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11.12.2007 General News

Please respect the citizens' rights: CHRAJ appeals to politicians

By The Statesman
Please respect the citizens' rights: CHRAJ appeals to politicians

The Commission on Human Rights and Administrative Justice has appealed to all political aspirants and parties to endeavour to uphold the human rights of the electorate and citizenry as a whole, especially as we head into an election year.

The Commission reminded all aspiring candidates, political parties and the electorate that a nation can only make meaningful achievements in growth and poverty reduction if significant numbers of its vulnerable persons do not suffer deprivation of their basic social and economic rights.

Presenting this year's State of Human Rights Report in Ghana during the 2007 United Nations Human Rights Day Celebration in Accra, the Acting Commissioner of CHRAJ, Anna Bossman, noted that it is very important for the country to make wise decisions that will determine the country's direction in the promotion of the rule of law and good governance.

According to her, democracy and good governance cannot be achieved without the presence of the rule of law, freedom and social justice. She said no government can be truly democratic or claim to be promoting good governance if that government fails to recognize the link between human rights and sustainable development, poverty alleviation and eradication.

She observed that CHRAJ, which was set up under the Constitution to promote human rights and thereby enforce the Constitution must be empowered and fully supported to deliver on the aspirations of the people by politicians.

The objective of the state of human rights report is to provide a view of the status of human rights in Ghana. One of the foremost purposes of the report is to promote dialogue on the state's responsibility in ensuring that rights based approaches to poverty alleviation, growth and resource allocation are employed in planning and implementation of policies for vulnerable persons.

The Acting Commissioner praised the country for systematically improving upon its human rights status. "We have surely come a long way in the promotion of human rights and the observance of civil liberties; there is greater freedom of the press and I think that it would be fair to say that we can boast of the largest press houses in Africa.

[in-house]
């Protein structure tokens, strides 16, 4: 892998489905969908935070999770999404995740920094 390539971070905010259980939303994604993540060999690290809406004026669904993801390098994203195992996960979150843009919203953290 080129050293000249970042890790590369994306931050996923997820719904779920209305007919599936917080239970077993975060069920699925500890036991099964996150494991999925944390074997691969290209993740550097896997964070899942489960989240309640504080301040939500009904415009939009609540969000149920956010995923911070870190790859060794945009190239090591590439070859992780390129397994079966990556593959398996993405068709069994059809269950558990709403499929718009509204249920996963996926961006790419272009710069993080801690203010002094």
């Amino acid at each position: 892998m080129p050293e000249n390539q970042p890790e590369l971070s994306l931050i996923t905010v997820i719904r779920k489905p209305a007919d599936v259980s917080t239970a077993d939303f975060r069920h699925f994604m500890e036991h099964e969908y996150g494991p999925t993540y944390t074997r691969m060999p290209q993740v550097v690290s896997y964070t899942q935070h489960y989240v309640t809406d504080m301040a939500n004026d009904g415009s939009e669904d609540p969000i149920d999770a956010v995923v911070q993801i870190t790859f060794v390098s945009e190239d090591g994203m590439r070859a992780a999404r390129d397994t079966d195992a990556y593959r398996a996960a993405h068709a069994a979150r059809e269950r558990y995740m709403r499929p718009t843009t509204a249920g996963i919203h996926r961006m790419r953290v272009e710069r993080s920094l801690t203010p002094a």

"There is greater awareness about human rights even in the remotest villages and women and girls who hitherto would not dare are speaking out against domestic violence, illiteracy and their rights to equal opportunities," she said.

The report touched extensively on corruption, police brutalities and mob justice. Other issues that were raised included overcrowding in prisons, remand prisoners, rights to housing, health and education. The others were corporal punishment, women and children's rights and rights of refugees and people living in mining communities.

On corruption, Ms Bossman said there is no doubt that corruption and human rights are interrelated and that corruption has negative impact on human rights.

The report noted that while public perception of corruption do not always tell an accurate story about the nature and spread of corruption in a country, they do provide useful insights on the culture of corruption by which citizens interact with their governments.

Ms Bossman said within the period under review, the fight against corruption remained an important activity for the country, and applauded the efforts made by the Attorney-General and other Ministries, Departments and Agencies to combat corruption.

She also cited several international laws government has ratified to combat corruption and related offences. She mentioned the money laundering law, a code of conduct for the judiciary being developed and the complaints desk established under the Chief Justice's Office to receive and process complaints of misconduct on the part of the court officials, as some of the domestic measures being taken to boost the fight against corruption in the country.

Ms Bossman observed that despite all these measures being taken, the challenges remain unaddressed, citing the delay in the passage of the Freedom of Information Law and inadequate resource allocation to anticorruption agencies. CHRAJ and its stakeholders, she added, have also called on government to decouple the position of the Attorney-General from the Minister of Justice.

By Gilbert Boyefio